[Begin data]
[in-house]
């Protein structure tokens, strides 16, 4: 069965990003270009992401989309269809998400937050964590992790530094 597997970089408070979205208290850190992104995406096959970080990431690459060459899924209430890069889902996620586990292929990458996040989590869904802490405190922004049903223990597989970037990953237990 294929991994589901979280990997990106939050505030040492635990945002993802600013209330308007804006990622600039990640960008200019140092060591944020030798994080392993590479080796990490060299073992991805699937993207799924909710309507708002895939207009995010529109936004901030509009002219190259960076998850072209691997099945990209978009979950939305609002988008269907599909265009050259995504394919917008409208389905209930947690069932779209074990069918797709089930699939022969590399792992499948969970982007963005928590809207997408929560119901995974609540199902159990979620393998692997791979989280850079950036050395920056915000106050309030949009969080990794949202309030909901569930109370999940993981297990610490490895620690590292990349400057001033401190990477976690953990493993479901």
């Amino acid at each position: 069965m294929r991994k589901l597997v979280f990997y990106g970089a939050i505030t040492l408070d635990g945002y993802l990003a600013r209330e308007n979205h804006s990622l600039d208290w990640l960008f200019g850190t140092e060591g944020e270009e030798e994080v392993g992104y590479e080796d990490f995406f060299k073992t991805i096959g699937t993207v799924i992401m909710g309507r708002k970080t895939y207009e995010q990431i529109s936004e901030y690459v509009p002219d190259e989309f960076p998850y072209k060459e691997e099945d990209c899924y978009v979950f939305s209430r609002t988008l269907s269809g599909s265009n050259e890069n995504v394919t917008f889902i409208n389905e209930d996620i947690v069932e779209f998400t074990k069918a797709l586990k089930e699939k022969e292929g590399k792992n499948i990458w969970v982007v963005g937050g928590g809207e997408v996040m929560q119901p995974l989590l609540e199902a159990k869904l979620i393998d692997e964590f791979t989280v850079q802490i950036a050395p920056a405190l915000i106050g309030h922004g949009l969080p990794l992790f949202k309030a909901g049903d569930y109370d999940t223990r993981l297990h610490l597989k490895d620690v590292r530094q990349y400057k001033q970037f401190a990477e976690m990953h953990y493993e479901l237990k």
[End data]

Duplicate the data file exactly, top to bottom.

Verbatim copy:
[in-house]
């Protein structure tokens, strides 16, 4: 069965990003270009992401989309269809998400937050964590992790530094 597997970089408070979205208290850190992104995406096959970080990431690459060459899924209430890069889902996620586990292929990458996040989590869904802490405190922004049903223990597989970037990953237990 294929991994589901979280990997990106939050505030040492635990945002993802600013209330308007804006990622600039990640960008200019140092060591944020030798994080392993590479080796990490060299073992991805699937993207799924909710309507708002895939207009995010529109936004901030509009002219190259960076998850072209691997099945990209978009979950939305609002988008269907599909265009050259995504394919917008409208389905209930947690069932779209074990069918797709089930699939022969590399792992499948969970982007963005928590809207997408929560119901995974609540199902159990979620393998692997791979989280850079950036050395920056915000106050309030949009969080990794949202309030909901569930109370999940993981297990610490490895620690590292990349400057001033401190990477976690953990493993479901």
């Amino acid at each position: 069965m294929r991994k589901l597997v979280f990997y990106g970089a939050i505030t040492l408070d635990g945002y993802l990003a600013r209330e308007n979205h804006s990622l600039d208290w990640l960008f200019g850190t140092e060591g944020e270009e030798e994080v392993g992104y590479e080796d990490f995406f060299k073992t991805i096959g699937t993207v799924i992401m909710g309507r708002k970080t895939y207009e995010q990431i529109s936004e901030y690459v509009p002219d190259e989309f960076p998850y072209k060459e691997e099945d990209c899924y978009v979950f939305s209430r609002t988008l269907s269809g599909s265009n050259e890069n995504v394919t917008f889902i409208n389905e209930d996620i947690v069932e779209f998400t074990k069918a797709l586990k089930e699939k022969e292929g590399k792992n499948i990458w969970v982007v963005g937050g928590g809207e997408v996040m929560q119901p995974l989590l609540e199902a159990k869904l979620i393998d692997e964590f791979t989280v850079q802490i950036a050395p920056a405190l915000i106050g309030h922004g949009l969080p990794l992790f949202k309030a909901g049903d569930y109370d999940t223990r993981l297990h610490l597989k490895d620690v590292r530094q990349y400057k001033q970037f401190a990477e976690m990953h953990y493993e479901l237990k």